Starting in the 1920s, white enamelled sheet metal replaced the copper tub and angle-iron legs. By the early 1940s, enamelled steel was used and sold as being more sanitary, easier to clean and longer lasting than the other finishes. The sheet-metal skirt was also designed to extend below the level of the motor mount.

In the early 1920s, a number of Canadian machines were offered with built-in gas or electric water heaters. By the 1930s, domestic water heaters were in many homes and the washing machine heater was of little use. The addition of a motor-driven drain pump at this time moved the machine one step closer to complete automaticity.

The next development of the washing machine was the fitting of a clock timing device which allowed the machine to be set to operate for a pre-determined length of wash cycle. Now, the operator no longer needed to constantly monitor its action.

By the early 1950s, many American manufacturers were supplying machines with a spin-dry feature to replace the wringer which removed buttons, and caused accidents involving hair and hands. In 1957, GE introduced a washing machine equipped with 5 push buttons to control wash temperature, rinse temperature, agitation speed and spin speed.


Never Done: A History of American Housework
by Susan Strasser / Paperback: 361 pages / Owl Books; (November 2000)
It is truly an eye-opening perspective on housework, not to mention a history of the tools of the trade. For bringing housework into the light of historical scholarship, Strasser deserves to have her name become a household word.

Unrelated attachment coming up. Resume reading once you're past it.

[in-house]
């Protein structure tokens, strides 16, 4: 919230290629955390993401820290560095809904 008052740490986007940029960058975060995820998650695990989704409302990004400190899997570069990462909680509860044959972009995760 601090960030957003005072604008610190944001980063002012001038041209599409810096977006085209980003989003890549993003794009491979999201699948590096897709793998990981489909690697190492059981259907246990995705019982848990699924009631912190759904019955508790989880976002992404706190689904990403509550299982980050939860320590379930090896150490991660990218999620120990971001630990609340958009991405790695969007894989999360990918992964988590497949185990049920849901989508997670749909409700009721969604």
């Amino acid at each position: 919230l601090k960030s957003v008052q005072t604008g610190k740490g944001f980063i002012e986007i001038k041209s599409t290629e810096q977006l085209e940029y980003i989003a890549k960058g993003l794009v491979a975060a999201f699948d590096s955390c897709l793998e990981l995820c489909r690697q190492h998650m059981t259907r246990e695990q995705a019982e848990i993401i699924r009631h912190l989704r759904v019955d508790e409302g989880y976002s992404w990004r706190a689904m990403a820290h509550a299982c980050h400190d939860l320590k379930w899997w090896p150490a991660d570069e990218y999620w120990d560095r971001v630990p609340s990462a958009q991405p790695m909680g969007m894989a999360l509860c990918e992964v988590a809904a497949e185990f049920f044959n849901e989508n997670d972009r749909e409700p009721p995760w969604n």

Panati’s Extraordinary Origins of Everyday Things
by Charles Panati / Paperback - 480 pages Reissue edition (September 1989) / HarperCollins
Discover the fascinating stories behind the origins of over 500 everyday items, expressions and customs
More Work for Mother: The Ironies of Household Technology from the Open Hearth to the Microwave
by Ruth Schwartz Cowan / Paperback Reprint edition (February 1985) / Basic Books (Sd)
Inventions such as washing machines, cotton cloth, and even white flour acted as catalysts by giving the less well-off a chance at the comforts the prosperous already possessed, but in general it was men and children whose chores were relieved by these innovations.

A Social History of American Technology
by Ruth Schwartz Cowan / Paperback: 352 pages / Oxford University Press;  (December 1996)

This book surveys the history of American technology from the early 17th century to the present,
focusing on the key individuals, ideas, and systems that have shaped the important technological
developments throughout American history.

Household Wonders  
DVD / 1 Volume Set / 50 Minutes / History Channel / Less than $25.00
HOUSEHOLD WONDERS tells the story of seven taken-for-granted inventions that make modern life comfy, fast and clean: the stove, sewing machine, refrigerator, air conditioner, washing machine, vacuum cleaner, toaster and mixer.

National Museum of Science and Technology
The largest of its kind in Canada devoted to Science and Technology education.

The History of the Washing Machine
A lot of appliances were about long before electricity, some would use motors to operate
them but most were operated by hand.
The History of Washing Machines
James King was an American who in 1851, patented the first washing machine to use a drum. Lots of COOKIES and POP-UP ADS at this about site.
Washing Machine Repair Manual
Sample page from the
Cheap and Easy! Washing Machine Repair manual..
Maytag Collectors Club
In 1893 Frederick Louis Maytag, who came to Iowa as a farm boy in a covered wagon, joined his two brothers-in-laws and George W. Parsons to start a farm implement company. They produced threshing machine, band-cutter and self-feeder attachments invented by one of the founders.

Reference Sources in BOLD Type This page revised March, 2005.